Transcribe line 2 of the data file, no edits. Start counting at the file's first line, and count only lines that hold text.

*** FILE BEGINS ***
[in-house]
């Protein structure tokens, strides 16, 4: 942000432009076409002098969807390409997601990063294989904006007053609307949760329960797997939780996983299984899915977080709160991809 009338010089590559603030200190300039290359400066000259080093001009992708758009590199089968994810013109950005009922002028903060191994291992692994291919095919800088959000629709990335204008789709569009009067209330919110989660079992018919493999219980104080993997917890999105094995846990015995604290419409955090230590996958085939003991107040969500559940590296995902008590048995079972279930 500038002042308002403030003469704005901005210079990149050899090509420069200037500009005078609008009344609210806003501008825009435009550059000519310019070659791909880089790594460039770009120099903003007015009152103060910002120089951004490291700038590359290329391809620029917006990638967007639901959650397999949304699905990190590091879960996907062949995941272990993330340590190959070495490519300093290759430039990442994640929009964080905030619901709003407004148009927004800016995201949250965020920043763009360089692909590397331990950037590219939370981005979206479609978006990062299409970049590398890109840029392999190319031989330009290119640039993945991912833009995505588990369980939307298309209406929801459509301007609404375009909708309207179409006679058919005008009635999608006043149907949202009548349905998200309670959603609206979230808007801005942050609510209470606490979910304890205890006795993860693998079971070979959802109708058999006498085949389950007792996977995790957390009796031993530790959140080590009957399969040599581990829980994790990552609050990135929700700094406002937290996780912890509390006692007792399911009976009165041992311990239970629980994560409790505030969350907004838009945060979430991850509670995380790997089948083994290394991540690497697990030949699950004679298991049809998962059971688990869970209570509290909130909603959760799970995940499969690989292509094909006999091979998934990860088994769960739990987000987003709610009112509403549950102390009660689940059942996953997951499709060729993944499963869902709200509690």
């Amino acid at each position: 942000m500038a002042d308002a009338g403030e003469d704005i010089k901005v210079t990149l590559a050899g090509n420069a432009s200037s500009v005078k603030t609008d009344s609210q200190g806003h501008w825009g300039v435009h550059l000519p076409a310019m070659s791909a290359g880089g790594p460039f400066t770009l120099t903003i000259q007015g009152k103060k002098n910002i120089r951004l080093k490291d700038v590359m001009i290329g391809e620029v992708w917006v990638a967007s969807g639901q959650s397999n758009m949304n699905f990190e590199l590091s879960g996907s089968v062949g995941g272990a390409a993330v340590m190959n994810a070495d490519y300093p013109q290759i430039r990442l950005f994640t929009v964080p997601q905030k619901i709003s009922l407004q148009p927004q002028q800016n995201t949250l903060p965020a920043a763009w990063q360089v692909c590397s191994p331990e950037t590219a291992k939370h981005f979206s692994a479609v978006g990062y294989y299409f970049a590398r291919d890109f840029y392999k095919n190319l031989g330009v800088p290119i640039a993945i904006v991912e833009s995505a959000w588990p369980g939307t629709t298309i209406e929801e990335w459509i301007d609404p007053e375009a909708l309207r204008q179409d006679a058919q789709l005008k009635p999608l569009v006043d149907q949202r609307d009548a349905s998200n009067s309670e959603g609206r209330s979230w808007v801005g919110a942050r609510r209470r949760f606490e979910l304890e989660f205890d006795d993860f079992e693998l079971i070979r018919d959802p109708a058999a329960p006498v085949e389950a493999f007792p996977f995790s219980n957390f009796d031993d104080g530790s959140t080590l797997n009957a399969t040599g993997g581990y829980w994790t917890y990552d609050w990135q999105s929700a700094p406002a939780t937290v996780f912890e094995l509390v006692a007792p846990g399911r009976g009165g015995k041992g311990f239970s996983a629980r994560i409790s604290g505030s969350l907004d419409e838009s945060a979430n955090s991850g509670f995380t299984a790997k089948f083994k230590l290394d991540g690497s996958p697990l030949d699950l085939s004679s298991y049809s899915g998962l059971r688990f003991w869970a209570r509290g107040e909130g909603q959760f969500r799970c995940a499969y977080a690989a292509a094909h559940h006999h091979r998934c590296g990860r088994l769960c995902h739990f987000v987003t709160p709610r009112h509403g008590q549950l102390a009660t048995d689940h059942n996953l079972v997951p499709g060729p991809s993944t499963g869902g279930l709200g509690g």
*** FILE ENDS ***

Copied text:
């Protein structure tokens, strides 16, 4: 942000432009076409002098969807390409997601990063294989904006007053609307949760329960797997939780996983299984899915977080709160991809 009338010089590559603030200190300039290359400066000259080093001009992708758009590199089968994810013109950005009922002028903060191994291992692994291919095919800088959000629709990335204008789709569009009067209330919110989660079992018919493999219980104080993997917890999105094995846990015995604290419409955090230590996958085939003991107040969500559940590296995902008590048995079972279930 500038002042308002403030003469704005901005210079990149050899090509420069200037500009005078609008009344609210806003501008825009435009550059000519310019070659791909880089790594460039770009120099903003007015009152103060910002120089951004490291700038590359290329391809620029917006990638967007639901959650397999949304699905990190590091879960996907062949995941272990993330340590190959070495490519300093290759430039990442994640929009964080905030619901709003407004148009927004800016995201949250965020920043763009360089692909590397331990950037590219939370981005979206479609978006990062299409970049590398890109840029392999190319031989330009290119640039993945991912833009995505588990369980939307298309209406929801459509301007609404375009909708309207179409006679058919005008009635999608006043149907949202009548349905998200309670959603609206979230808007801005942050609510209470606490979910304890205890006795993860693998079971070979959802109708058999006498085949389950007792996977995790957390009796031993530790959140080590009957399969040599581990829980994790990552609050990135929700700094406002937290996780912890509390006692007792399911009976009165041992311990239970629980994560409790505030969350907004838009945060979430991850509670995380790997089948083994290394991540690497697990030949699950004679298991049809998962059971688990869970209570509290909130909603959760799970995940499969690989292509094909006999091979998934990860088994769960739990987000987003709610009112509403549950102390009660689940059942996953997951499709060729993944499963869902709200509690």